It is no secret that the most scrutinized position on the field this spring and next fall for the Wisconsin football team will be quarterback.
The Badgers have 17 primary starters returning from 2003 and plenty of experience among returning second-string players as well. The main question is who calls the signals in 2004?
John Stocco, who will be a sophomore next season, will enter spring practice at No. 1, but his is a tenuous top seat at best, with three more quarterbacks vying for reps with the first unit as spring practices get underway Friday.
Stocco began to earn his place atop the spring depth chart with a strong performance in relief of Matt Schabert in the regular-season finale against Iowa. Schabert was ineffective in that game after replacing injured starter Jim Sorgi.
When bowl practices began in December, Stocco and Schabert were in an open competition for the right to backup Sorgi in the Music City Bowl, a role Stocco won and put to use when Sorgi went down with an injury late in the fourth quarter of that game.
All told, Stocco took snaps in parts of three games last year, his redshirt freshman campaign, and completed 10 of 17 passes for 123 yards. He has a strong arm and has displayed solid athleticism in both game action and practice sessions during his brief career.
The only other quarterback in spring practices who has stepped on the field is Schabert, far and away Wisconsin's most experienced option. A fifth-year senior in 2004, Schabert completed 33 of 65 passes for 441 yards, one touchdown and four interceptions last season. The touchdown was one of the most endearing images of the year, a 79-yard pass-and-catch to Lee Evans that gave the Badgers a 17-10 win over Ohio State, snapping the Buckeyes' 19-game winning streak. After a respectable performance in relief the following week against Purdue, Schabert started and played poorly in a 16-7 loss at Northwestern. His season culminated with a rather forgettable performance against Iowa: 4-for-11, 49 yards, three interceptions.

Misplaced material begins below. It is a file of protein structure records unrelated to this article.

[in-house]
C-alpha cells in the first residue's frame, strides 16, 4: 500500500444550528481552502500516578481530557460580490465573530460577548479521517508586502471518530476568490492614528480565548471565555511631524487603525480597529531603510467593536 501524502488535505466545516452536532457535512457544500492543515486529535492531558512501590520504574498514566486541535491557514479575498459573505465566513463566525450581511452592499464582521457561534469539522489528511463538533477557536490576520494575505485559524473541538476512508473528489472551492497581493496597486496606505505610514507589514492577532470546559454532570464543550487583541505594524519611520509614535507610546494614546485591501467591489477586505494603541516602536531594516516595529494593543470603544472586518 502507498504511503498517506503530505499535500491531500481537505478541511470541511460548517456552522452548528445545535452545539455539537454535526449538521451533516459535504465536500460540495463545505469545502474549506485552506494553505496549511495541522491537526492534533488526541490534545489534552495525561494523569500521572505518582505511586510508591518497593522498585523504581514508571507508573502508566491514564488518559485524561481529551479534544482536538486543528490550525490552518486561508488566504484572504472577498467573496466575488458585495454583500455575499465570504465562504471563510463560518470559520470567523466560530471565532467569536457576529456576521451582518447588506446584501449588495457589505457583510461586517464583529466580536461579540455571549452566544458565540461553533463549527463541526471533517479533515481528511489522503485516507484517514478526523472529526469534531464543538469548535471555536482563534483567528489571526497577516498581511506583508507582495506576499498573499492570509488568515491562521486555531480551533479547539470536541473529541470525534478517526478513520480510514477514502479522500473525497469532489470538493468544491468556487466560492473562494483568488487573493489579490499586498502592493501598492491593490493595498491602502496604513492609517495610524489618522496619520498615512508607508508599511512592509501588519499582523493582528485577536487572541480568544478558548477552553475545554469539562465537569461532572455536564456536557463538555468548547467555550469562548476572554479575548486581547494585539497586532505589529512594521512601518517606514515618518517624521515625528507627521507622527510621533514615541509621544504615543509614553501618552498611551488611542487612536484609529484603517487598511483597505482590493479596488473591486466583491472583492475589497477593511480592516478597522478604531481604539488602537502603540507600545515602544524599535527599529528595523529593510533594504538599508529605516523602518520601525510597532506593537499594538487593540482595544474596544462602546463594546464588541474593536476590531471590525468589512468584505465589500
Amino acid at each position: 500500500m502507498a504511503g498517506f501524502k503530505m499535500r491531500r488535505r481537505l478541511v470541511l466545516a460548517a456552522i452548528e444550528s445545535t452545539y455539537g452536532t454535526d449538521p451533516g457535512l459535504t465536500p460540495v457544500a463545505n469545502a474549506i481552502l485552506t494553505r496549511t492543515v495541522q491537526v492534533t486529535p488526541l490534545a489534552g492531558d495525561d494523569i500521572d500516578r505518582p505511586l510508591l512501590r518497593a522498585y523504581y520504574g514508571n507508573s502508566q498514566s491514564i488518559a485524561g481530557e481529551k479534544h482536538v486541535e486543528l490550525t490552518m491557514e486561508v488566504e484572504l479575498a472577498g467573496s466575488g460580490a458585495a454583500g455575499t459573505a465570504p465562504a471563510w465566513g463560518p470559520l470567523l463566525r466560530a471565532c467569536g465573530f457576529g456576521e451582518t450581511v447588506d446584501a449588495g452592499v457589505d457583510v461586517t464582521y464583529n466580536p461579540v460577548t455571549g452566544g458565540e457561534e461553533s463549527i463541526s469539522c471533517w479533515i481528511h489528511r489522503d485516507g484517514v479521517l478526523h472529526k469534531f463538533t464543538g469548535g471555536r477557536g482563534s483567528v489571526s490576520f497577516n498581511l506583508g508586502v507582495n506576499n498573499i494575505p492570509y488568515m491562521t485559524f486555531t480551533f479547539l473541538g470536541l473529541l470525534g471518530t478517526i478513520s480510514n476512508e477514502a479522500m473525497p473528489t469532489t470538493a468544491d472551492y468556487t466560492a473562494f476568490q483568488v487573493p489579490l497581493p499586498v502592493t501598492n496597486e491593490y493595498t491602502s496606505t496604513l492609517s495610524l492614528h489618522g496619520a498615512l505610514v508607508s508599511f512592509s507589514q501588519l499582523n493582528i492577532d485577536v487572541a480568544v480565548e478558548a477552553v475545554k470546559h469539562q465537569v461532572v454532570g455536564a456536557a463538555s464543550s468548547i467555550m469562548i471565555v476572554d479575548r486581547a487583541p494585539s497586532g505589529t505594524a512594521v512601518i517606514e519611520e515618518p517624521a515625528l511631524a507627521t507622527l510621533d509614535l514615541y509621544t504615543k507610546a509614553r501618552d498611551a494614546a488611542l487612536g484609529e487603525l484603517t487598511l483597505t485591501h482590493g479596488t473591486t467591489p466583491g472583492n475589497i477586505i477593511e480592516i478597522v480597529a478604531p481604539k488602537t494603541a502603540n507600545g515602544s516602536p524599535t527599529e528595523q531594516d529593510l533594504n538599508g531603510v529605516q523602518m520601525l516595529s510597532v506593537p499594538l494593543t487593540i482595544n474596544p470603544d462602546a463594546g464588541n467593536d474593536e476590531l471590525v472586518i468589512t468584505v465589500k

Schabert is limited physically, with the weakest arm and slowest legs of any of the quarterbacks, but he knows the offense as well as anyone and has been in the fire far more than any other quarterback who will don the Cardinal and White in the fall. While the good feelings about his play against Ohio State and Purdue fell to disrepair by season's end, it should be noted that neither Stocco nor any other Badger quarterback has had so much as one start. How each may fare if he receives the call is the biggest question Wisconsin's coaching staff will have to try to answer.
Donovan was the team's Scout Offensive Player of the Year last year. Often compared to Brooks Bollinger, Donovan is very athletic and coaches and teammates have lauded his natural leadership abilities. He looked sharp in bowl practices and put his strong arm and mobility on display.
As a senior at Arrowhead High School, Donovan passed for 1,650 yards and 16 touchdowns and rushed for 455 yards, leading his team to the state championship game and earning Associated Press Wisconsin State Player of the Year acclaim.
At 6-foot-7, Lewis will certainly stand out. He can deliver every pass imaginable and also runs very well. He played in both an option, I-formation offense in high school and a four-wide Purdue-style spread attack.
Lewis, who rooms with Stocco, is just 17-years old, but he appears quite mature and has blended with the team well. He holds the school record at H.L. Richards (Oak Lawn, Ill.) for career passing yards (3,131) and passing touchdowns (39). In his three seasons as the starting quarterback, he also had 915 rushing yards and 15 rushing touchdowns.
There will be a fifth quarterback on the roster this spring: Chris White, a walk-on from Kokomo, Ind. White remained listed at quarterback throughout the year last season and was on the scout team, though he took very few snaps.
The coming battle at quarterback will almost assuredly continue throughout the spring and well into fall camp, when two more freshmen, Bryan Savage and Marcus Randle El, will join the fray. Who comes out above the rest is anyone's guess at this point.